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soc.culture.jewish FAQ: Torah and Halachic Authority (3/12)
Section - Question 4.2: Traditionally, what are the levels of halacha?

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Top Document: soc.culture.jewish FAQ: Torah and Halachic Authority (3/12)
Previous Document: Question 4.1: What is "Halacha?" How is it determined?
Next Document: Question 4.3: Traditionally, what are the different rabbinic eras?
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                                  Answer:
    1. Minhag. Custom. Custom, although not really part of Halachah, can
       change. Minhag is any act that the masses, on their own, accept.
       Any minhag that is against actual Halachah, is called a minhag
       ta'os, a mistaken minhag. Any that is based on a misunderstanding
       is a minhag shtus, a foolish custom. These two should not be
       followed. Any nearly universal minhag is called a Minhag Yisroel,
       and has most of the stringencies of law. (Yarmulka, and Ma'ariv
       services are two examples of a Minhag Yisroel.)
    2. Din dirabanan. A rabbinic law. These are set up by the rabbinate,
       instead of the masses, in order to preserve the spirit of the law.
       For example, Purim and Chanukah. There are 7 new commandments that
       are entirely rabbinic, bringing the famous total of 613 mitzvot up
       to 620.
    3. Gezeira dirabanan. A rabbinic "fence". These are enacted to
       prevent a common cause for breaking the act of the law. For
       example, one may not place food directly on a fire before Shabbat
       in order to keep it heated during Shabbat. This is a fence around
       the law against cooking on Shabbat. To prevent the gezeira from
       being violated, a metal cover, called a blech in Yiddish, is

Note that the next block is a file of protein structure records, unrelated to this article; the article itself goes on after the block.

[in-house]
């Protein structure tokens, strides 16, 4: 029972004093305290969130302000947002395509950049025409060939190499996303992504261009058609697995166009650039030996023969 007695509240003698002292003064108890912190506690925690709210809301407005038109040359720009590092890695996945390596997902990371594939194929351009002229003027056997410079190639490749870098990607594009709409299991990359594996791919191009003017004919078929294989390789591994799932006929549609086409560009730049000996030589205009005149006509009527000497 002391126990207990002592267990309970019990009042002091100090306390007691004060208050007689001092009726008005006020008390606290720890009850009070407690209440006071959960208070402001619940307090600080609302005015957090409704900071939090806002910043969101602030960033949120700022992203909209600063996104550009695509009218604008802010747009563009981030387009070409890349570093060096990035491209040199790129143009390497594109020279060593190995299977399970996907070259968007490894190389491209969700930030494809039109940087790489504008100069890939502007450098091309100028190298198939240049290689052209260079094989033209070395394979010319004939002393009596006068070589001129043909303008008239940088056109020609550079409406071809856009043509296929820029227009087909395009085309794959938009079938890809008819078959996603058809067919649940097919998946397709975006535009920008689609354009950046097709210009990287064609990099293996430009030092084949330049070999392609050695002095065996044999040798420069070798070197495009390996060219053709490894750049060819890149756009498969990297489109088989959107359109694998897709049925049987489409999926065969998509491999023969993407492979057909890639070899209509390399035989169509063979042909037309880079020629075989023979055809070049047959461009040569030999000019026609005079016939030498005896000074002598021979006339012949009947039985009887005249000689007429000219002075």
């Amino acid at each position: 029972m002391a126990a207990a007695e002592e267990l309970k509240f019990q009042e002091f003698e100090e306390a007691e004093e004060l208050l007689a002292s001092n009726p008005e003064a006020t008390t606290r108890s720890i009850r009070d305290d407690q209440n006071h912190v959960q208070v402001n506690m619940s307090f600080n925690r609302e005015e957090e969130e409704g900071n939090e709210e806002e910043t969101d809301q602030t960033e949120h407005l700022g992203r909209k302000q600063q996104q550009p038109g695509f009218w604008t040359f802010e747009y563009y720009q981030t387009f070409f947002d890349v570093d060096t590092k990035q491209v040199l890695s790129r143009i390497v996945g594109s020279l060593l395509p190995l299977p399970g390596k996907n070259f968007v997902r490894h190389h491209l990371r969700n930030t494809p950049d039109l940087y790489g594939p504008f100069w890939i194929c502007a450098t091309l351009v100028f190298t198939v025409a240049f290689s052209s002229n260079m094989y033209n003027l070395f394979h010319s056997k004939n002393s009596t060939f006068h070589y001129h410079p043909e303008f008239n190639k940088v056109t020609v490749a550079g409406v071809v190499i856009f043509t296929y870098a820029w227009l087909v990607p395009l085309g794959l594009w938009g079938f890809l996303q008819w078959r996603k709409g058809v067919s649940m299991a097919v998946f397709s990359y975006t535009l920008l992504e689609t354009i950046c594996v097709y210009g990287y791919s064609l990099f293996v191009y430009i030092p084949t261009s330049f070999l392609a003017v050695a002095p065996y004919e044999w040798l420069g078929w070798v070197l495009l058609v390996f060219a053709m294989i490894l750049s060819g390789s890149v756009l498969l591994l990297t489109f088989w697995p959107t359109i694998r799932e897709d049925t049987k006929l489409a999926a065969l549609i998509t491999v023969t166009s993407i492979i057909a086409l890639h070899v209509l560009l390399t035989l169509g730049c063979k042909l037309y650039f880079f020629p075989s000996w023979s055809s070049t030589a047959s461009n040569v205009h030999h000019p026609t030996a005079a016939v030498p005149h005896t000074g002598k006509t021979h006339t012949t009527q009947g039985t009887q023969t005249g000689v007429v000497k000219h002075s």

placed on the stove top before Shabbat with the flame (turned to a
       low setting) under one section and the pot with food placed on the
       blech. This blech serves as a fence, allowing heating of the food
       without any danger of violating the law. Note that a "gezeira
       dirabanan" becomes binding only if it is accepted by the
       community.
    4. P'sak. A rabbinic ruling. This ruling addresses a the questionable
       area of some law or custom. A p'sak can only be over ruled by
       another body which is both larger in number, and greater in
       "chochmah". (The ability to know how to use the facts. Not more
       knowledgeable book-wise, but more steeped in the Torah
       weltanschauung.)
       
   The distinction between the second and third categories is subtle. In
   order to be a Din (or Issur, or Melachah) Dirabanan, the prohibited
   action must be similar in purpose to the permitted one. A gezeira does
   not even require an action. In the example I gave, it was inaction,
   leaving the pot where it is, that is prohibited. The category includes
   things that are similar in means to the prohibited act, and will
   therefore cause confusion about what is and what isn't okay; and
   things which will allow people to be caught up in habit, and forget
   about the prohibition. Only a gezeira may defy an actual Divine law
   (although a p'sak will often define one), and even so only under
   specific circumstances. All of the following must be satisfied:
     * The law being protected is more stringent than the one being
       violated. This determination isn't easy.
     * The law is being violated only through inaction. No one is being
       told to actively violate G-d's commandment.
     * The law being violated will still be applicable in most
       situations. It still must exist in some form.
       
   On the other hand, a gezeira is less powerful than a normal rabbinic
   law in that they can not be compounded. One may not make a "fence" for
   the express purpose of protecting another "fence". A law is considered
   accepted if it becomes common practice. Any din or gezeira which does
   not get accepted by the masses in the short run, does not become
   binding in the long run. Similarly, there are rules for p'sak, but
   they are violated if the masses choose to follows some other rabbinic
   body's p'sak. Notice, however, that this is only in the short run.
   Once a law is accepted, it may only be overruled by p'sak. It cannot
   just fade into non-practice.

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Top Document: soc.culture.jewish FAQ: Torah and Halachic Authority (3/12)
Previous Document: Question 4.1: What is "Halacha?" How is it determined?
Next Document: Question 4.3: Traditionally, what are the different rabbinic eras?

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